But Carson went beyond an ethic that simply cared about other species in nature and their connections through evolution and ecosystems, Musil said. Given the sense of social responsibility and caring for other people instilled in her at an early age by her mother, Rachel was drawn to a sense of justice for human beings, or what today we call environmental justice.
As a graduate student, Carson was the assistant at Johns Hopkins to two prominent biologists, Maude DeWitt Pearl and Raymond Pearl, who were among the first to denounce the racist theory of eugenics and join the NAACP. Carson’s close friend and literary agent, Marie Rodell, was also the literary agent for Martin Luther King, Jr. and his first book, Stride Toward Freedom, published in 1957, as Carson was starting Silent Spring.
This is why, Musil said, Rachel Carson writes in Silent Spring about the harm of toxic chemicals to farm workers, as well as to robins and fish. It is why she wrote a scathing denunciation of animal factory farming, efficiency and greed, in her 1964 Introduction to Animal Machines, and why she wrote about the injustice of American nuclear testing harming far off Inuit mothers nursing their babies in the Arctic.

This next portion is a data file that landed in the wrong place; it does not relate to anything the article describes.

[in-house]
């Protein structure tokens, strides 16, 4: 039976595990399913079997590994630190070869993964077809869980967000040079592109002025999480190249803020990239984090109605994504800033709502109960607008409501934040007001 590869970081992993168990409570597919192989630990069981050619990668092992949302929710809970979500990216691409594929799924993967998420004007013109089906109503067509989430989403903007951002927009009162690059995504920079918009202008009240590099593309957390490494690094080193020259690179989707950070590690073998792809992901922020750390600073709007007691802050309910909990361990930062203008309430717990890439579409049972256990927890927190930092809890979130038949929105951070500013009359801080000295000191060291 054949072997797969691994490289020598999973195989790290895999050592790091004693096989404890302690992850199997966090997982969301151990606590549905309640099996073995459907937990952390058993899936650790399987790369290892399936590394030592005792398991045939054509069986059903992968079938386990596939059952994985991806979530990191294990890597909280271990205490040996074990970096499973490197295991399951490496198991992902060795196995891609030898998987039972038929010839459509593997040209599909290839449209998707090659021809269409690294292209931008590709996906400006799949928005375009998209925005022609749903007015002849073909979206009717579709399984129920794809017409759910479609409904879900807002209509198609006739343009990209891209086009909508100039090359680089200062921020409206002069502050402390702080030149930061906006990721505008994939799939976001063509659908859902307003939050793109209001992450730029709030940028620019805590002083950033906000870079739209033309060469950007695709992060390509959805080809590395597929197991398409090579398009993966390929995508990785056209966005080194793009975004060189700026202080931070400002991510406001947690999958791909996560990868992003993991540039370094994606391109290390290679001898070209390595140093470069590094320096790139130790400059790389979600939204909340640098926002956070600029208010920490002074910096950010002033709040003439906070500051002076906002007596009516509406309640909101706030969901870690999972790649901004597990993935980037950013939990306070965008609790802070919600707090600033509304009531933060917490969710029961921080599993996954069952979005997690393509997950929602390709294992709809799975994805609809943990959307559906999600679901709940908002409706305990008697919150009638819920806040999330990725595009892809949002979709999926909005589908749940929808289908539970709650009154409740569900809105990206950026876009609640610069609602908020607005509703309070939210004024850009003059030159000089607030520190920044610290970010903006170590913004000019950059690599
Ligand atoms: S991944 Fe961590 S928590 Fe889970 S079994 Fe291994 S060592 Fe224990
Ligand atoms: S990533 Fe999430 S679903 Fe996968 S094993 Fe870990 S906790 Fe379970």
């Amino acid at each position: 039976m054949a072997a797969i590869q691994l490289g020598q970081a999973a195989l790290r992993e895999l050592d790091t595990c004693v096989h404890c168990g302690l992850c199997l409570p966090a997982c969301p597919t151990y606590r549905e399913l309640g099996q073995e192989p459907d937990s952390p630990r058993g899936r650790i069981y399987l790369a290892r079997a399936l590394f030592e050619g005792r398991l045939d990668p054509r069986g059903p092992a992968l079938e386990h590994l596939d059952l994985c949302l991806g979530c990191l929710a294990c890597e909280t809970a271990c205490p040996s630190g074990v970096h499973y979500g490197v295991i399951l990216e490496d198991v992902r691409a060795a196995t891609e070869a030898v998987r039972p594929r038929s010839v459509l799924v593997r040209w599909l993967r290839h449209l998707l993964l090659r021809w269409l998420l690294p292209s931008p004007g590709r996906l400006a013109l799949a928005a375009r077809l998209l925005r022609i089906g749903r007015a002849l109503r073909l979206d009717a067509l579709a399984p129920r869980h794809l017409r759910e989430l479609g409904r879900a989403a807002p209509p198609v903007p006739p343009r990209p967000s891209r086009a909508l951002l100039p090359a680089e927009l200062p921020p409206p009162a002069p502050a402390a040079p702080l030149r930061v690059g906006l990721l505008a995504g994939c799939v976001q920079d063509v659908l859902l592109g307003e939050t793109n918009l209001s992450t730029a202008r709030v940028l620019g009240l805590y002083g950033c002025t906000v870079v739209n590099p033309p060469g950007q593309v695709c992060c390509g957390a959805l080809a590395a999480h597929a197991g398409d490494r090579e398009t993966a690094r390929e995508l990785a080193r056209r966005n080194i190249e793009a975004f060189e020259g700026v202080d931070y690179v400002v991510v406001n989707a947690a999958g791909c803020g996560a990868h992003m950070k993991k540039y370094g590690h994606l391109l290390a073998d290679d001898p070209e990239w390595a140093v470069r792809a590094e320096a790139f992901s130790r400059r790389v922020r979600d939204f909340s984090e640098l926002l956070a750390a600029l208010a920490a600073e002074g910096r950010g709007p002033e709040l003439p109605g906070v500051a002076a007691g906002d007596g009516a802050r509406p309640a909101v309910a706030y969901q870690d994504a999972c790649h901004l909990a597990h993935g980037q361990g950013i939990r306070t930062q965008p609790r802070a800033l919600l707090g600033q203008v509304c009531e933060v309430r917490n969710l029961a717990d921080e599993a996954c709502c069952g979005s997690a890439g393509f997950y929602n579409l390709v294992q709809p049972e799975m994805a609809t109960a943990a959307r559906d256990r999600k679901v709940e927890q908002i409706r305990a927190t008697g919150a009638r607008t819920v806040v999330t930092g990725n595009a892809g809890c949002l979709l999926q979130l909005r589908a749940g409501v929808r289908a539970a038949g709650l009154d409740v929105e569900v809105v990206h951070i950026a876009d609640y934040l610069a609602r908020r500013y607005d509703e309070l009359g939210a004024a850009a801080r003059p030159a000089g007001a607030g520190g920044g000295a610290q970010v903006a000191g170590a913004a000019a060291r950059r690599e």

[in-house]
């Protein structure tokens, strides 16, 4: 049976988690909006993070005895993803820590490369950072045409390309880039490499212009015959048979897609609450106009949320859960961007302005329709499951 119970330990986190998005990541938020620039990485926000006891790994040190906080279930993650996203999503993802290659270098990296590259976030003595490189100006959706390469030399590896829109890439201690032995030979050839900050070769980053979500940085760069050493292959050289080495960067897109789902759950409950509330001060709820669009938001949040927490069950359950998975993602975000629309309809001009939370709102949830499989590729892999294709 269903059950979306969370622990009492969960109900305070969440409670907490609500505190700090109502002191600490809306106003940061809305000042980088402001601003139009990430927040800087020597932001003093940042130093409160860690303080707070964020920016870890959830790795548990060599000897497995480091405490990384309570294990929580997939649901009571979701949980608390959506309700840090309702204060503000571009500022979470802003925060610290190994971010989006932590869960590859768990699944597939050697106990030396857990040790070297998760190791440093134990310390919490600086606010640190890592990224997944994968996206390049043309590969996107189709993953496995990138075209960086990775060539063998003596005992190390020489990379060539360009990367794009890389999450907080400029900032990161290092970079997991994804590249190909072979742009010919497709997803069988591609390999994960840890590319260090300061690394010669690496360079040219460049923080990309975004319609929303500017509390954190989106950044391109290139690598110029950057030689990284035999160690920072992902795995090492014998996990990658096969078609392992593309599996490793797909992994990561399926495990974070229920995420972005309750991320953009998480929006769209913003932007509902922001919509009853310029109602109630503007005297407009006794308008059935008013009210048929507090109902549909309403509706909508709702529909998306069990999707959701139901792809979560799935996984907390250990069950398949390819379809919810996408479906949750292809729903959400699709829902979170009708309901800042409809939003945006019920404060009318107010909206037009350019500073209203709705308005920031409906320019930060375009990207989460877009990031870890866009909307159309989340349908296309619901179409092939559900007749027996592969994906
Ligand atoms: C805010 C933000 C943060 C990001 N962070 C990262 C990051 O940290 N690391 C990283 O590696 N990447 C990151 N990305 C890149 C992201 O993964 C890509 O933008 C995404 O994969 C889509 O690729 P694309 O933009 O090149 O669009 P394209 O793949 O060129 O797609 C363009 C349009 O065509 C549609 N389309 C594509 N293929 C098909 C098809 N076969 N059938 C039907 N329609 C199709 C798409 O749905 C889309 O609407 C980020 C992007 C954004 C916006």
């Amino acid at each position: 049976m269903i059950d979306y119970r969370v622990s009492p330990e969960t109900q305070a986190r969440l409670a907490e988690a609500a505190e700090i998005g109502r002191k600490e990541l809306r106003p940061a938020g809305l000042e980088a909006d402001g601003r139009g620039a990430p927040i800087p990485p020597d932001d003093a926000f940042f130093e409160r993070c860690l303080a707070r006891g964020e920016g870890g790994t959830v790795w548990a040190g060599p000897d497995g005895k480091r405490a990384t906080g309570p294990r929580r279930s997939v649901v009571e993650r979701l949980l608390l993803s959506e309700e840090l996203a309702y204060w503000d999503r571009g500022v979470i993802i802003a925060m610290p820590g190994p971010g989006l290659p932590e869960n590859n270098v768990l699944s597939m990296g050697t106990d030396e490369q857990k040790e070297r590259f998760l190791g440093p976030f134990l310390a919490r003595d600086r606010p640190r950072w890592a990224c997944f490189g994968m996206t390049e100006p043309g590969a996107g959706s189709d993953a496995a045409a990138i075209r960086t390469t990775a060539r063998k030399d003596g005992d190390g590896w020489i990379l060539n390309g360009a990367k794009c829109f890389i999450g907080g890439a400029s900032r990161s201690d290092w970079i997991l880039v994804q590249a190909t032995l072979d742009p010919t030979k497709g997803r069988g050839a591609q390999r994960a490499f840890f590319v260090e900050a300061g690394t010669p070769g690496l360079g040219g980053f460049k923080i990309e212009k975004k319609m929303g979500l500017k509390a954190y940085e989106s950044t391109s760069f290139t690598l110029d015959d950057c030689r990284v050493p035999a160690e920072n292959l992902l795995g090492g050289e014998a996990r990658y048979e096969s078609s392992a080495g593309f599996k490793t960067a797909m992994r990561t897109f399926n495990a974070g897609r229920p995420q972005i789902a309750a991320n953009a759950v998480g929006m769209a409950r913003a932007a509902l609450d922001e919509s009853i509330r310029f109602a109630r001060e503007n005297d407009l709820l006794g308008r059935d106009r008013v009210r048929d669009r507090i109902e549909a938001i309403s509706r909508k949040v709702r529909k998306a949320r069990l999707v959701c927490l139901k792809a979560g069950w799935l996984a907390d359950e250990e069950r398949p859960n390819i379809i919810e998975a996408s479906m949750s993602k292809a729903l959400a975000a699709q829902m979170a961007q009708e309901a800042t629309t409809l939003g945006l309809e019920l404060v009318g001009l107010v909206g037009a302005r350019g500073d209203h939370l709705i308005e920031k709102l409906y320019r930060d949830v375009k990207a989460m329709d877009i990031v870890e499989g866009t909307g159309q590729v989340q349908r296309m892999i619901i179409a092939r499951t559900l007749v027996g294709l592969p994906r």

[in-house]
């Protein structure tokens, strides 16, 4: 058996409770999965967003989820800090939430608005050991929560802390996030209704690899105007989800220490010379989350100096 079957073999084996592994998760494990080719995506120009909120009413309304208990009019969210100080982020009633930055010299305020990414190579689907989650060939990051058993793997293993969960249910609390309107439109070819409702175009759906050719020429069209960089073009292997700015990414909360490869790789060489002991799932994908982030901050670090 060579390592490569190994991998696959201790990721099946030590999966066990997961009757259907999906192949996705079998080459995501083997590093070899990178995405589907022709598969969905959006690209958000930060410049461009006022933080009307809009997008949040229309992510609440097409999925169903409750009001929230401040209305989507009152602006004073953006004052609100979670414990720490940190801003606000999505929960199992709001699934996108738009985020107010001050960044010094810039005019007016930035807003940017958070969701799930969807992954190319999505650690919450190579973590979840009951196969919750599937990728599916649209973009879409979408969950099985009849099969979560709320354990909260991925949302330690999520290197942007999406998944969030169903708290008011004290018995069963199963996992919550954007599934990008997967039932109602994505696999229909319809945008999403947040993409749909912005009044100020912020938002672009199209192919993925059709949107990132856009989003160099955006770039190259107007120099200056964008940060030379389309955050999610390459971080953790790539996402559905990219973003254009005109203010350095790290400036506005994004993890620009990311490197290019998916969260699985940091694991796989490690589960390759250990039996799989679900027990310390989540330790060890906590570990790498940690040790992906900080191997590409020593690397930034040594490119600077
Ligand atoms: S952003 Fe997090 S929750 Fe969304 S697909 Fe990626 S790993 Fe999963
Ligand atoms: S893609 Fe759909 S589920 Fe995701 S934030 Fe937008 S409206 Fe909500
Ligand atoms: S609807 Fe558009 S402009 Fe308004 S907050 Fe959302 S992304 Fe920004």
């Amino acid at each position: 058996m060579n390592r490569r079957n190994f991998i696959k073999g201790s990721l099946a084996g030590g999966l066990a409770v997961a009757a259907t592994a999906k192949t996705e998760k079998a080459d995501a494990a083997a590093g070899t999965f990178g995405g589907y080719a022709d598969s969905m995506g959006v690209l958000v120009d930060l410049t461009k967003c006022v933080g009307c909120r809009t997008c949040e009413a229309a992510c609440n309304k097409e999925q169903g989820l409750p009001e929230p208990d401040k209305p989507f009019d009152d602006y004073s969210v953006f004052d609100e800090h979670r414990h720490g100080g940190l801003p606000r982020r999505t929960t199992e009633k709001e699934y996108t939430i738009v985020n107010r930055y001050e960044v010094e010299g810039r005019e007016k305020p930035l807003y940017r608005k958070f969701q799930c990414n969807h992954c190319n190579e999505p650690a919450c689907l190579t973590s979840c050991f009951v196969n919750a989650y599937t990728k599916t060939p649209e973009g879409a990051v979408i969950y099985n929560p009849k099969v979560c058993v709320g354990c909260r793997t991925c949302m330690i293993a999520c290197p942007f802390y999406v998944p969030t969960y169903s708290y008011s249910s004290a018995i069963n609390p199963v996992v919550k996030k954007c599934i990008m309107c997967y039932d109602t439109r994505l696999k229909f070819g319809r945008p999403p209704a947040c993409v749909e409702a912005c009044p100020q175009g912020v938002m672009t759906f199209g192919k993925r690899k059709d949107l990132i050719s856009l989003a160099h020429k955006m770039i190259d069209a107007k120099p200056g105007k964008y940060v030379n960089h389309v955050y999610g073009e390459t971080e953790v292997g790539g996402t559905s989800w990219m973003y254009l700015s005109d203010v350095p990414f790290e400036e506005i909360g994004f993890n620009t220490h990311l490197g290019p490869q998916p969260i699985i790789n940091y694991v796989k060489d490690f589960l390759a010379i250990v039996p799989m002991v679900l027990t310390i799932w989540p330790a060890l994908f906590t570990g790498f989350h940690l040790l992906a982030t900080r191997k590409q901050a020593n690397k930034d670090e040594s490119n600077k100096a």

The Rachel Carson Council is the group Carson, while dying of cancer as she wrote Silent Spring, asked her friends and colleagues to create to carry on her work after her death. Its mission and values derive from Carson’s ethic of environmental justice. It is why, Musil said, the RCC educates and organizes around the harm to people, animals, and ecosystems in places like North Carolina. In the TarHeel state animal factory farms, fracked natural gas pipelines and infrastructure, and the clear-cutting of forests to produce wood pellets to generate electricity are concentrated in only a few counties populated primarily by low-income communities with disproportionate numbers of African Americans, Latinos and indigenous people like the Lumbee Nation.
Musil urged his listeners to follow in the tradition of Rev. Gilbert White, of Rachel Carson and of Dr. Martin Luther King, to care for the “other” and to fight for justice – environmental justice. Quoting Dr. King, who drew on the words of the abolitionist minister Rev. Theodore Parker, that “the moral arc of the universe bends long, but it bends toward justice,” Musil ended with an emotional call to work for justice. The moral arc, Musil intoned, does not bend from principles of physics, but only by the commitment and work of those who choose to exert their power to bend that arc toward justice.
After his talk and discussion, Dr. Musil added dozens of members to the RCC, signed copies of two of his books, Rachel Carson and Her Sisters and Washington in Spring: A Nature Journal for a Changing Capitol, attended the Sunday service sitting not far from the pew where Abraham Lincoln would come to St. John’s in the evening to seek quiet and solace, and met for lunch with members of the Creation Care committee.